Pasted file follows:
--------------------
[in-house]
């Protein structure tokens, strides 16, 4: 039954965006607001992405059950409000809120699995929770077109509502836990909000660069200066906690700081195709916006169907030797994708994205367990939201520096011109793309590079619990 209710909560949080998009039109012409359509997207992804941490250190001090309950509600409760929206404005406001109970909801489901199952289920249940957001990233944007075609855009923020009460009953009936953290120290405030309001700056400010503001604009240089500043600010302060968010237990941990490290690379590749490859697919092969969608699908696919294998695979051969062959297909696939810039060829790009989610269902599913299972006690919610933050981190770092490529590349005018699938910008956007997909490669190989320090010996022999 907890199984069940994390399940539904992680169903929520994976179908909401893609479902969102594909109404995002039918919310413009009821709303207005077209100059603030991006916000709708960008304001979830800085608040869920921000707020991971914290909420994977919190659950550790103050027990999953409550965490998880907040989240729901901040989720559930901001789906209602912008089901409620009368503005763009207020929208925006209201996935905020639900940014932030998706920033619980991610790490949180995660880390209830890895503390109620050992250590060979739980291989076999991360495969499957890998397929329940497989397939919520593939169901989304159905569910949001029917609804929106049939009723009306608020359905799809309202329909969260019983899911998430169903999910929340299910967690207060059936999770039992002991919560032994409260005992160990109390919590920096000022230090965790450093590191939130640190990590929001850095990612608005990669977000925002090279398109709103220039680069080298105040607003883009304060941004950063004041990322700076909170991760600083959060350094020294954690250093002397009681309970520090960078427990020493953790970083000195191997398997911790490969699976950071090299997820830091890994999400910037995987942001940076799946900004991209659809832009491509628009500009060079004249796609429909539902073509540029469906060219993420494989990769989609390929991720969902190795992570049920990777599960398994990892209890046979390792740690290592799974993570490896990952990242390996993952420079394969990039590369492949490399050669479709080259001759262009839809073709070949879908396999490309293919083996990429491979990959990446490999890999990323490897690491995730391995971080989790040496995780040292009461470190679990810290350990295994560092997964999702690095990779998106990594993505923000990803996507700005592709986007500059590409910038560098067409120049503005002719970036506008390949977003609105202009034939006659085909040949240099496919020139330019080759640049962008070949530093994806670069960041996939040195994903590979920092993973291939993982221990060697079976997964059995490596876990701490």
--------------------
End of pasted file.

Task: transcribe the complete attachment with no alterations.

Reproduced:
[in-house]
């Protein structure tokens, strides 16, 4: 039954965006607001992405059950409000809120699995929770077109509502836990909000660069200066906690700081195709916006169907030797994708994205367990939201520096011109793309590079619990 209710909560949080998009039109012409359509997207992804941490250190001090309950509600409760929206404005406001109970909801489901199952289920249940957001990233944007075609855009923020009460009953009936953290120290405030309001700056400010503001604009240089500043600010302060968010237990941990490290690379590749490859697919092969969608699908696919294998695979051969062959297909696939810039060829790009989610269902599913299972006690919610933050981190770092490529590349005018699938910008956007997909490669190989320090010996022999 907890199984069940994390399940539904992680169903929520994976179908909401893609479902969102594909109404995002039918919310413009009821709303207005077209100059603030991006916000709708960008304001979830800085608040869920921000707020991971914290909420994977919190659950550790103050027990999953409550965490998880907040989240729901901040989720559930901001789906209602912008089901409620009368503005763009207020929208925006209201996935905020639900940014932030998706920033619980991610790490949180995660880390209830890895503390109620050992250590060979739980291989076999991360495969499957890998397929329940497989397939919520593939169901989304159905569910949001029917609804929106049939009723009306608020359905799809309202329909969260019983899911998430169903999910929340299910967690207060059936999770039992002991919560032994409260005992160990109390919590920096000022230090965790450093590191939130640190990590929001850095990612608005990669977000925002090279398109709103220039680069080298105040607003883009304060941004950063004041990322700076909170991760600083959060350094020294954690250093002397009681309970520090960078427990020493953790970083000195191997398997911790490969699976950071090299997820830091890994999400910037995987942001940076799946900004991209659809832009491509628009500009060079004249796609429909539902073509540029469906060219993420494989990769989609390929991720969902190795992570049920990777599960398994990892209890046979390792740690290592799974993570490896990952990242390996993952420079394969990039590369492949490399050669479709080259001759262009839809073709070949879908396999490309293919083996990429491979990959990446490999890999990323490897690491995730391995971080989790040496995780040292009461470190679990810290350990295994560092997964999702690095990779998106990594993505923000990803996507700005592709986007500059590409910038560098067409120049503005002719970036506008390949977003609105202009034939006659085909040949240099496919020139330019080759640049962008070949530093994806670069960041996939040195994903590979920092993973291939993982221990060697079976997964059995490596876990701490």